By Sam Horn, Sports Editor
My name is Sam Horn. That may sound insignificant to the importance of this article, but just wait — it gets better.
In 1987, the Boston Red Sox took to the baseball diamond, but there was something different about the team on that July 25 evening. A new player had been called up and was seeking fame at the major league level.
That player’s name was Sam Horn. No, it was not me. I am not a former professional baseball player, nor am I almost 50 years old. I only wish I could swing a baseball bat as well as any of the Pacific Lutheran University baseball players, let alone a major leaguer.
Standing at 6 feet 5 inches, the powerful first baseman named Sam Horn became a rising star with the Red Sox and eventually ended his eight-year career with the Texas Rangers in 1995.
Even though Horn didn’t get voted into the Baseball Hall of Fame in Cooperstown, I was inspired by the fact someone in professional sports actually has the same name as me. I can only imagine how average citizens named Jennifer Aniston or George Clooney feel.
Ever since I was able to watch archive footage of Sam Horn taking his cuts with the Boston Red Sox, I have become quite attached to the Red Sox organization. I despise everything New York Yankee-related and wish Alex Rodriguez would just admit to being baseball’s biggest villain.
The Boston Red Sox ended the 2013 regular season tied with the St. Louis Cardinals for the best record in baseball at 97-65. The Boston Red Sox enter the playoffs with the most runs scored with 853. That far surpasses the offensive juggernaut that was the Detroit Tigers, who scored 796 runs during the regular season. Based on their statistics alone, the Red Sox seem poised to make a World Series entrance.
Even if the Boston Red Sox don’t advance to the World Series, I commend them for getting this far in the playoffs. Watching the Red Sox this year has been a joy, and I have been a supporter of their beard madness — please see Mike Napoli, Dustin Pedroia, Jonny Gomes, Ryan Dempster, Jarrod Saltalamacchia, David Ross and Mike Carp.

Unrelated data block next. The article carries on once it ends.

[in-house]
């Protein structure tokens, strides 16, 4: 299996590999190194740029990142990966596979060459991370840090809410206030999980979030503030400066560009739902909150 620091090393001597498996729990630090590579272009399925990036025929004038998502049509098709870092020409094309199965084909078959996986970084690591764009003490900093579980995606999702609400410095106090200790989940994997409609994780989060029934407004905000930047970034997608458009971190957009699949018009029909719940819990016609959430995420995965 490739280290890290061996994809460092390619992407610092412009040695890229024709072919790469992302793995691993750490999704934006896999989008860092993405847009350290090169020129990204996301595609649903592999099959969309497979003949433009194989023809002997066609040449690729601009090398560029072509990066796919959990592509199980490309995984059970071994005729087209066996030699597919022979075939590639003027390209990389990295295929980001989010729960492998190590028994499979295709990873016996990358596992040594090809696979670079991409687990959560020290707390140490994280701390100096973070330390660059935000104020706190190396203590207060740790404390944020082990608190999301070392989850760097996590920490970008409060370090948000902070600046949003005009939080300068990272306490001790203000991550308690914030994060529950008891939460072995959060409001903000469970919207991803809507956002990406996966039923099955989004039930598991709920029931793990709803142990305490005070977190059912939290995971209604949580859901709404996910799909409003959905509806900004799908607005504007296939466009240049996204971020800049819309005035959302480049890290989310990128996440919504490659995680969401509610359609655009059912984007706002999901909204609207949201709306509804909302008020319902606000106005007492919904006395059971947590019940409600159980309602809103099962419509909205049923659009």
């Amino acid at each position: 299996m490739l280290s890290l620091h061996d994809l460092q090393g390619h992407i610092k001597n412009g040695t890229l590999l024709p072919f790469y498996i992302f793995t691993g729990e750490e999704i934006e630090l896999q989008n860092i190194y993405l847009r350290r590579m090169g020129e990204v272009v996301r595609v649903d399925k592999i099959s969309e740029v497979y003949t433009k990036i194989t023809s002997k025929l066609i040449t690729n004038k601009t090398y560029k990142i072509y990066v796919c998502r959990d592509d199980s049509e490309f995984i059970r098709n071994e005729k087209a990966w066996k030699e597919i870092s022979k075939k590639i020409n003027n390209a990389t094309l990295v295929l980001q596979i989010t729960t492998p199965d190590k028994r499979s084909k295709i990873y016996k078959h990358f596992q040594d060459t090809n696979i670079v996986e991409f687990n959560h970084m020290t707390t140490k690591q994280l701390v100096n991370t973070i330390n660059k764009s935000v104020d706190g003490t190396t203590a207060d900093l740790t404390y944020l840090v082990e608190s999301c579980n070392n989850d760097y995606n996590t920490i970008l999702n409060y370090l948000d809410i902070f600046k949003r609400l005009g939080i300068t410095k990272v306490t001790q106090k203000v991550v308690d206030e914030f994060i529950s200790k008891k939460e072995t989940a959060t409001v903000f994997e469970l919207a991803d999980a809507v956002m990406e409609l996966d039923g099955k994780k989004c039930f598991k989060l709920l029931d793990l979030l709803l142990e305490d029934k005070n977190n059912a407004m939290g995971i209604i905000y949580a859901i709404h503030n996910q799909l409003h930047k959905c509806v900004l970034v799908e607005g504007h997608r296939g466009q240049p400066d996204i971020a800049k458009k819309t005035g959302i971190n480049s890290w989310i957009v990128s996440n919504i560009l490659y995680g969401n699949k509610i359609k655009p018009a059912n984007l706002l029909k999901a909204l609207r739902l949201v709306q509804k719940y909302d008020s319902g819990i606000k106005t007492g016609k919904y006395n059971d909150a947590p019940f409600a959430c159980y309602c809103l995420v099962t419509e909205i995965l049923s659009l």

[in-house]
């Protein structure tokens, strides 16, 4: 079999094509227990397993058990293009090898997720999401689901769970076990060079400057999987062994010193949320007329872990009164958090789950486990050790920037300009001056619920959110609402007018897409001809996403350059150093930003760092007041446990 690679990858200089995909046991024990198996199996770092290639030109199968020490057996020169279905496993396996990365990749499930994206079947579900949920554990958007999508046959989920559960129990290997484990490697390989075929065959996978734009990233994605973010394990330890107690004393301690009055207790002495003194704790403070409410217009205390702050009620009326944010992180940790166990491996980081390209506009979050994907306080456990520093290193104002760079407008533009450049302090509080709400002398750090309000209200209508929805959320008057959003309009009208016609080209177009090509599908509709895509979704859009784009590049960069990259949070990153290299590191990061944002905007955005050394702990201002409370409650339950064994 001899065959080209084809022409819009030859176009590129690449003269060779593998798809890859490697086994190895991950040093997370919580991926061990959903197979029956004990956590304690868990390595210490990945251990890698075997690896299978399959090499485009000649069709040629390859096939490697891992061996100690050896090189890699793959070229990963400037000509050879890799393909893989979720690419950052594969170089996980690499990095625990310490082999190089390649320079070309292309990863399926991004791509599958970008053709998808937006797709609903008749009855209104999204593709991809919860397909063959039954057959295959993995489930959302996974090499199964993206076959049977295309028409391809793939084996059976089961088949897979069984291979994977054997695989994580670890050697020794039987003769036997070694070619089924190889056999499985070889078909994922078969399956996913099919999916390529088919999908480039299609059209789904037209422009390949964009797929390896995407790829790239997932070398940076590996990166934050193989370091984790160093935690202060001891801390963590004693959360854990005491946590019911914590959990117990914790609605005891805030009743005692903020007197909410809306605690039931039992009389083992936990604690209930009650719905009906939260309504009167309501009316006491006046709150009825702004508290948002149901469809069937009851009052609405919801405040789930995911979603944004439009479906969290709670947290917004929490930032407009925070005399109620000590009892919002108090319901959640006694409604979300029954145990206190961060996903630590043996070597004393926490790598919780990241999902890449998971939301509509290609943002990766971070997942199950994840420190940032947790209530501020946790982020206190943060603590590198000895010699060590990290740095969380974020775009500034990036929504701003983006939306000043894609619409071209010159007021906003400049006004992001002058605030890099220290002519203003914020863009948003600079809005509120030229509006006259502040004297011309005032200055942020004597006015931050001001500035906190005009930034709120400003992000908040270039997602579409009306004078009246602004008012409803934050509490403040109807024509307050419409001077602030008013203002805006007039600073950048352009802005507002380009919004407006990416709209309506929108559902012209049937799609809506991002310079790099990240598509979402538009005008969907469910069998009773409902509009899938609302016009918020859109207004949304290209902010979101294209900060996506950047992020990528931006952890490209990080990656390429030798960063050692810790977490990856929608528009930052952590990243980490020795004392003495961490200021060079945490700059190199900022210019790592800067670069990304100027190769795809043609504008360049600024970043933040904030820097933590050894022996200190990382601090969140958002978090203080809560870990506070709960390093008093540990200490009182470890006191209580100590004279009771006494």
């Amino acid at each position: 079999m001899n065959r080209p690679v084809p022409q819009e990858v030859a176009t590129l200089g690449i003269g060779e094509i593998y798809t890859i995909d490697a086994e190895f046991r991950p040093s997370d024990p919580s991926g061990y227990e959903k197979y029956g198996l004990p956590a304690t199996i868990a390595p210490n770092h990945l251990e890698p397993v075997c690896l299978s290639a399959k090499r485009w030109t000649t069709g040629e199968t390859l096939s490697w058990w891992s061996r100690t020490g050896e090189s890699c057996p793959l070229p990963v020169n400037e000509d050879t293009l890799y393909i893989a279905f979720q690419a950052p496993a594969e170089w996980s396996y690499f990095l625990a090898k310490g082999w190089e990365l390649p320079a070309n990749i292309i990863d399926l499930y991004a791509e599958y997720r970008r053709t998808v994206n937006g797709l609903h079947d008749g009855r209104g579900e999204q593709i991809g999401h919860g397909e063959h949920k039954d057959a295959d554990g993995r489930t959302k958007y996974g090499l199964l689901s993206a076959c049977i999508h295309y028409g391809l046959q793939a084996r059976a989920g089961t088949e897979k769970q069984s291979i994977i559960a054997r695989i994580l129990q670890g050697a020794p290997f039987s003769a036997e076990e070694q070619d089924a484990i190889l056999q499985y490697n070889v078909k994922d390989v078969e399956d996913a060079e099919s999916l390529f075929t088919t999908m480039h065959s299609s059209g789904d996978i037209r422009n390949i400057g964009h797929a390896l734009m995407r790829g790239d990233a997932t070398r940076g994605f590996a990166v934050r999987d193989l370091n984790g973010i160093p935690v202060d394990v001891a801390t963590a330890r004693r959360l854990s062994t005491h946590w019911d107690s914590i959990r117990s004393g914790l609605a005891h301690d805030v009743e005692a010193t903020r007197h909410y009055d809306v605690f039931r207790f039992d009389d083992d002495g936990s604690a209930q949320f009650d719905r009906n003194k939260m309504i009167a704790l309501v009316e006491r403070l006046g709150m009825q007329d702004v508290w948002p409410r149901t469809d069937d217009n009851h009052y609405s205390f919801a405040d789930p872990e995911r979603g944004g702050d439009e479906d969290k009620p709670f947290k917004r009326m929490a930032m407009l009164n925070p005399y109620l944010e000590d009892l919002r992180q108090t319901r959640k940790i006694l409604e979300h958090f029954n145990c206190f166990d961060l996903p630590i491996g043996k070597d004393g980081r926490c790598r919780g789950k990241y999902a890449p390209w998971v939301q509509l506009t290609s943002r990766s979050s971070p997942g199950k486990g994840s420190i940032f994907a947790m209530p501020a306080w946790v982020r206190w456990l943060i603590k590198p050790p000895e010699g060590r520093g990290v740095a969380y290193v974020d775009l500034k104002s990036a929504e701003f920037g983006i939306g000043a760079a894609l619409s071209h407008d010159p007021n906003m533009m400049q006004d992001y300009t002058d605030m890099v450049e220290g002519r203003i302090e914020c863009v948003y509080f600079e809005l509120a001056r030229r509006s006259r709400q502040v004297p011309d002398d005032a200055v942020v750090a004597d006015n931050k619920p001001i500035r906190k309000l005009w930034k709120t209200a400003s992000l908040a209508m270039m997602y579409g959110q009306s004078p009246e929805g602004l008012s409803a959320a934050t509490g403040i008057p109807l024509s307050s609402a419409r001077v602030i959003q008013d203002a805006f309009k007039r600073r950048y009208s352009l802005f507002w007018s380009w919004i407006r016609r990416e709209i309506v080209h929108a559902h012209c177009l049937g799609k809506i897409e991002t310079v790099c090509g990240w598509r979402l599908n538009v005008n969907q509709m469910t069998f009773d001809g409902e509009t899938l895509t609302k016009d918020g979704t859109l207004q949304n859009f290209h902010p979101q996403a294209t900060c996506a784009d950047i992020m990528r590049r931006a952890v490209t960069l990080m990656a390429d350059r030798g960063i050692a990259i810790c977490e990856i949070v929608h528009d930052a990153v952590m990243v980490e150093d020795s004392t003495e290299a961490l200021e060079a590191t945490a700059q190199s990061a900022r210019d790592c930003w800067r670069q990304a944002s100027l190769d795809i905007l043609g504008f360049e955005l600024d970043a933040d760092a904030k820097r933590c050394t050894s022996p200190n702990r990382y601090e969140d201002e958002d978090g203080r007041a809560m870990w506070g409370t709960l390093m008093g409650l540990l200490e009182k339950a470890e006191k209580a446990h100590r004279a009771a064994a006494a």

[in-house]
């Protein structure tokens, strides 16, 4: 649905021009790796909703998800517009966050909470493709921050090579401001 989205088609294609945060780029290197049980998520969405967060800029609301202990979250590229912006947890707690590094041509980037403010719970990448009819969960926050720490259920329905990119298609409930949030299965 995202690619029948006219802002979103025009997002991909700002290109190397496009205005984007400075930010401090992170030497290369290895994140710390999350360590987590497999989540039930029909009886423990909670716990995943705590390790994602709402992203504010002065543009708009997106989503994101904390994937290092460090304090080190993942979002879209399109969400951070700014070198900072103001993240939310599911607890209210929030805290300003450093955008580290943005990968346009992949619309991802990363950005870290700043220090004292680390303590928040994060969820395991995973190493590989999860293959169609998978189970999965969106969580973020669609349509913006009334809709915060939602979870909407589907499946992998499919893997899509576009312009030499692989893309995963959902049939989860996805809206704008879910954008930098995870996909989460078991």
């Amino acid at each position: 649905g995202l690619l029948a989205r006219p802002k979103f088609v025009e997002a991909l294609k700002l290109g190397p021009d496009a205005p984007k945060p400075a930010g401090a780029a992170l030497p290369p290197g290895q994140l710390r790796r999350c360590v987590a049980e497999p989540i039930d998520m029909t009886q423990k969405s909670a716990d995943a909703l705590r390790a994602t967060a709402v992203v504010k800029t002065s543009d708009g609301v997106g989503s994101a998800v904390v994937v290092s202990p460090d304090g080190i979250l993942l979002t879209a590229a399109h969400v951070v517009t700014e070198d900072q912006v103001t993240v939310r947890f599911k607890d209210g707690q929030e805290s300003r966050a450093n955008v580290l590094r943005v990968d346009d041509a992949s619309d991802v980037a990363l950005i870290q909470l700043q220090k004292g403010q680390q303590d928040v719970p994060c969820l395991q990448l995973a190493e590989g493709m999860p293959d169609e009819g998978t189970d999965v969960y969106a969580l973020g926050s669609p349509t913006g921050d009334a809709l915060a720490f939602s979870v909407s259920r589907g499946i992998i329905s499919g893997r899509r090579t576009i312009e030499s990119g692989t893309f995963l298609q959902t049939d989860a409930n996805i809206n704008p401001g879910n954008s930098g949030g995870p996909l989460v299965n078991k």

The Red Sox faced the Detroit Tigers Sunday in Game 2 of the American League Championship Series on Oct. 13. Throughout most of the night, the Red Sox bats were dormant. There were no eruptions and no earthquakes from Fenway Park. Down 5-1 in the bottom of the eighth inning, the Red Sox seemed aimed for a disastrous offensive outing.
The Tigers’ dominant starting pitcher, Max Scherzer, a sure Cy Young award winner, was keeping the Red Sox offense at bay.
The Red Sox couldn’t muster enough firepower to outlast the dangerous Detroit Tigers. Well, until David Ortiz stepped up to the plate. With one swing of the bat, Big Papi knotted up the game at 5-5.
The ball rocketed off of Ortiz’s bat with such force that it propelled over the fence near the bullpen in deep right field. Even Torii Hunter’s leap of faith couldn’t stop the ball from flying over the fence.
Fenway Park exploded into cacophony. While there are no active volcanoes near the Green Monster, there was an eruption. Ortiz saved the Red Sox from certain death. Not only would the Red Sox be down 2-0 in the ALCS if Ortiz didn’t hit the grand slam, but Boston would be heading into Detroit down 2-0. That’s a death sentence.
After Ortiz blasted the grand slam, Jarrod Saltalamacchia backed up Ortiz’s effort with a walk-off single in the bottom of the ninth. The Red Sox are alive and still functioning, and I could not be any prouder after they won 6-5 against Detroit late Sunday night.
Even though I live on the other side of the country, I will always bleed red and white. It also doesn’t hurt that my favorite color is green and the famed Green Monster is, well, green.
My name is Sam Horn and I will forever be a Boston Red Sox fan. I will continuously take pride in the fact that I support one of the league’s premier teams. Now, if only I could grow a mountainous beard like Mike Napoli to show my true love for the Boston Red Sox.